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A Crude Awakening

Year: 2006
Production Co: Lava Productions
Director: Basil Gelpke/Ray McCormack
This dissertation on peak oil plays a lot like the 2003 smash doco The Corporation, breaking the argument down into digestible chapters to give us the whole chilling picture about how one day - many say soon - we're going to run out of oil.

Like all good documentaries, A Crude Awakening shows you the pictures and backs them up with the facts. Footage of the Azerbaijan capital of Baku during the local oil boom decades ago shows a thriving metropolis living the economic dream within the Soviet Union. Then, when the camera tracks slowly across the rusting drill towers disused tanks, and long-dead acres of land splashed with filthy patches of a bygone era, it says so much more than a table of figures. A quick flyover in Google Earth will show you the same, huge empty fields of tanks and cranes dotting a wide area.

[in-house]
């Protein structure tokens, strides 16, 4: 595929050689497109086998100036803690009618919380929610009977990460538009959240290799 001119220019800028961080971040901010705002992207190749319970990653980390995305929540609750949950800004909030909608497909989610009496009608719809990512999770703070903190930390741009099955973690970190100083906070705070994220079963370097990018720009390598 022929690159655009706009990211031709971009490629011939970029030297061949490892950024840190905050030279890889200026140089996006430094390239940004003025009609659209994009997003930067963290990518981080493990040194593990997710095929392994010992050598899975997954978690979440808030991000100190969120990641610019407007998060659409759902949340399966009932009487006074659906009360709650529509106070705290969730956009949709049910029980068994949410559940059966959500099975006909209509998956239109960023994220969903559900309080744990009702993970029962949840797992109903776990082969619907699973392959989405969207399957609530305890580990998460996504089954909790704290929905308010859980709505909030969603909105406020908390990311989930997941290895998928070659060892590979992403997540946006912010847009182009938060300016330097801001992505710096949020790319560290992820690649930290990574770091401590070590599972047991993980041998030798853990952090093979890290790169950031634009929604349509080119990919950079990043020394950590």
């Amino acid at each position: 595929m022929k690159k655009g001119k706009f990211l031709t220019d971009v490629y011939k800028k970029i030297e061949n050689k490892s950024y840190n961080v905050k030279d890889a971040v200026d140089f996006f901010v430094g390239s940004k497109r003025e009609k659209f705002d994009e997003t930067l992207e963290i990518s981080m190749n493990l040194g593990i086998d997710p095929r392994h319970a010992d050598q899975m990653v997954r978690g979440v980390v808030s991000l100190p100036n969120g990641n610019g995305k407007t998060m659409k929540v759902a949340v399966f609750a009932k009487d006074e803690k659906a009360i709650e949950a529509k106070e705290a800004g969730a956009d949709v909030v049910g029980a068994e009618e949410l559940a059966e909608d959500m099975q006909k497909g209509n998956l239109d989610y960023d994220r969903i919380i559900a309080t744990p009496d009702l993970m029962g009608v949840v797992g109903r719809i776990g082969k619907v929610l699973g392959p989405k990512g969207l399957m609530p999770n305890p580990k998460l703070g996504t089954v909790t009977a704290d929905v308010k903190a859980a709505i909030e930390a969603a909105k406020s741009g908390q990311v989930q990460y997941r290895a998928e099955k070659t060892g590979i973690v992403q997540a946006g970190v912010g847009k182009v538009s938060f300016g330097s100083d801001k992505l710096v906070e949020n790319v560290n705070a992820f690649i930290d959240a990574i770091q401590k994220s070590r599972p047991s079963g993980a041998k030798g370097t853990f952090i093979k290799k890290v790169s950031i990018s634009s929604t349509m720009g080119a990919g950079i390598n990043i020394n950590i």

Baku's oil simply ran out, a phenomenon an increasing number of scientists believe is happening everywhere. If the figures in the movie are to be believed, finds have been decreasing, and in light of recent skyrocketing fuel prices, the technology needed to extract oil that's ever-harder to reach will only raise the cost higher.

But the seemingly inescapable hole we've dug ourselves into is even scarier than the economic and financial cost. As one commentator spells out, it costs US$0.20 to transport six people less than a kilometre. No other transport method is as cost effective, which indicates how entrenched oil is in the world economy.

Couple that with the fact that every other alternative energy source now grabbing headlines - from nuclear to solar and wind - will only replace a fraction of our current oil use, and it seems there's a very painful upheaval on the way.

The debate is so fraught with politics and money you never know who to believe, but we should seek out all the opinions we can, and A Crude Awakening is a level-headed yet terrifying argument.

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